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What Is an Apostle? Requirements from Acts 1:21–26 (Part 1 of 2)

ma-1704087 (1)“What is an apostle?” This is an important question to answer because many people in Christendom claim that there are apostles for today or at least claim that some enjoy what is called the spiritual gift of apostleship. Over the course of my next couple posts or so, I hope to give a brief understanding of how Scripture describes and defines apostles and whether or not there is a gift called apostleship. A great place to start is Acts 1:21–26.

To give a dash of context, after the suicide of Judas Iscariot, Peter addressed the matter of finding a replacement for Judas (Acts 1:15–20). In doing so, he laid out two requirements for who this replacement apostle should be (Acts 1:21–22), and the subsequent prayer of the people (cf. Acts 1:15) revealed a third requirement as well (1:24–25).  Acts 1:21–26 begins with the words of Peter:

21 ‘So one of the men who have accompanied us during all the time that the Lord Jesus went in and out among us, 22 beginning from the baptism of John until the day when he was taken up from us—one of these men must become with us a witness to his resurrection.’ 23 And they put forward two, Joseph called Barsabbas, who was also called Justus, and Matthias. 24 And they prayed and said, ‘You, Lord, who know the hearts of all, show which one of these two you have chosen 25 to take the place in this ministry and apostleship from which Judas turned aside to go to his own place.’ 26 And they cast lots for them, and the lot fell on Matthias, and he was numbered with the eleven apostles.” (Acts 1:21–26)

The requirements that can be gathered are as follows:

  1. The candidate was required to be someone who followed Jesus during his entire earthly ministry, beginning from Jesus’ baptism by John to Jesus’ ascension into heaven (1:21–22a).
  2. The candidate was required to have seen Jesus after His resurrection (1:22b).
  3. The candidate needed to have been appointed by the Lord Jesus himself (1:24–25).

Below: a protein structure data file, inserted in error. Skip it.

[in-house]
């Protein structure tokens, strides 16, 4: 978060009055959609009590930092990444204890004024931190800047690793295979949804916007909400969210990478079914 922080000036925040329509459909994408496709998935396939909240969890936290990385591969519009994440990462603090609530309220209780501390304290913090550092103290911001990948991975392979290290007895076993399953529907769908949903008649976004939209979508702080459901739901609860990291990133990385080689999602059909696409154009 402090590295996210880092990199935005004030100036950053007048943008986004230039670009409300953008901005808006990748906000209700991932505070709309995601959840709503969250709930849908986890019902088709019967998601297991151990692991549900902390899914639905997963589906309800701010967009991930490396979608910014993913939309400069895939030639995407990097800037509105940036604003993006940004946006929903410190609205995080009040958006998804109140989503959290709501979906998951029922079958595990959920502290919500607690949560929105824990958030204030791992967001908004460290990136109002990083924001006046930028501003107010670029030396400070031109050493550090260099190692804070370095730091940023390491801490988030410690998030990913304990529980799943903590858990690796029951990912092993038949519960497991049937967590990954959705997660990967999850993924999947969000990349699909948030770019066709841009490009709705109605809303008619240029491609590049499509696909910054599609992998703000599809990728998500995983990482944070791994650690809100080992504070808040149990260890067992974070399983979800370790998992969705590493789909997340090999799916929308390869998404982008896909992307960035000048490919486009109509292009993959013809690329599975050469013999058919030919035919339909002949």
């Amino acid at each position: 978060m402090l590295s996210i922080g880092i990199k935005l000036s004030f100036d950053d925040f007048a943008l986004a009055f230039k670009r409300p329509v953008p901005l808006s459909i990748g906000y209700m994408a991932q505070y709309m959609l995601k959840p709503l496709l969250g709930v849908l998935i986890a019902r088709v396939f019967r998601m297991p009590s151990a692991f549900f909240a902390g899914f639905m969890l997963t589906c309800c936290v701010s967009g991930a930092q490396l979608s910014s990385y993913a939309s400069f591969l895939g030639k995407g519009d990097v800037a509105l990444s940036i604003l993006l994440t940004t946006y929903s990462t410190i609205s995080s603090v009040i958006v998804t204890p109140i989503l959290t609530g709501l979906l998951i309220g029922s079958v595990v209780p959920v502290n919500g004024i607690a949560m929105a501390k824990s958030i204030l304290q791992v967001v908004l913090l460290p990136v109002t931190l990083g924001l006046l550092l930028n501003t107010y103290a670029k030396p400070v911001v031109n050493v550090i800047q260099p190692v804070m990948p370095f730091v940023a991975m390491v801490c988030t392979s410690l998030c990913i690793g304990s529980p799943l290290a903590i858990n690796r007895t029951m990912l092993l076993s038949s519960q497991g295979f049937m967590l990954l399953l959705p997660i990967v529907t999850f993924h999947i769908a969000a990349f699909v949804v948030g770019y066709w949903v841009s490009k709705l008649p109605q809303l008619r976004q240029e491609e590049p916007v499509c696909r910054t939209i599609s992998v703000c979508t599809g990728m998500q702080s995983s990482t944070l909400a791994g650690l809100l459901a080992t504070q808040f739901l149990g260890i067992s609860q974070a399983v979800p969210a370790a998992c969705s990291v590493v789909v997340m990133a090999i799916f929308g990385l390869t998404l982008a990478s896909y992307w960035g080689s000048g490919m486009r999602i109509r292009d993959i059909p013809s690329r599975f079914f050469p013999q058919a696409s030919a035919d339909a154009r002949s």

While the first two requirements are fairly straightforward, the third is not. Some question the wisdom of the Christians’ use of lots to decide between Justus and Matthias, but my understanding is that the Lord (i.e., the Lord Jesus; cf. Acts 1:21) providentially allowed the use of lots to appoint the replacement for Judas. The Christians were led by the eleven and prayed to the Lord Jesus that He would reveal to them the apostle He had already chosen (Acts 1:24). In this way, it could be said that, just as Jesus had personally appointed the other apostles (Mark 3:13–19), so also did He appoint Matthias through the casting of lots.

Luke’s description of Matthias’ appointment showed that the early Christians accepted this choice as the Lord’s mind on the matter: “he was numbered with the eleven apostles” (Acts 1:26). Later reference to “the twelve” assume Matthias’s legitimacy as an apostle as well (Acts 6:2).

I’ll say more next week.

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David Huffstutler

About David Huffstutler

David pastors First Baptist Church in Rockford, IL. David holds a Ph. D. in Applied Theology from Southeastern Baptist Theological Seminary. His concentration in Christian Leadership focuses his contributions to pastoral and practical theology.

5 Responses to What Is an Apostle? Requirements from Acts 1:21–26 (Part 1 of 2)

  1. Martin says:

    Hmm… will be interesting to see how you reconcile the first requirement with Paul’s calling?

  2. […] few thoughts on the matter for now. The NT gives requirements for what it is to be an apostle (see here and here), and Paul’s description of himself helps to explain his apostleship as well. It is […]

  3. […] saw last week from Acts 1:21–26 that the early church laid out three requirements in choosing a replacement […]

  4. […] I examined Acts 1:21–26 for the requirements laid out by the early church for one be an apostle (part 1, part 2). The three such requirements were as […]

  5. […] few thoughts on the matter for now. The NT gives requirements for what it is to be an apostle (see here and here), and Paul’s description of himself helps to explain his apostleship as well. It is […]

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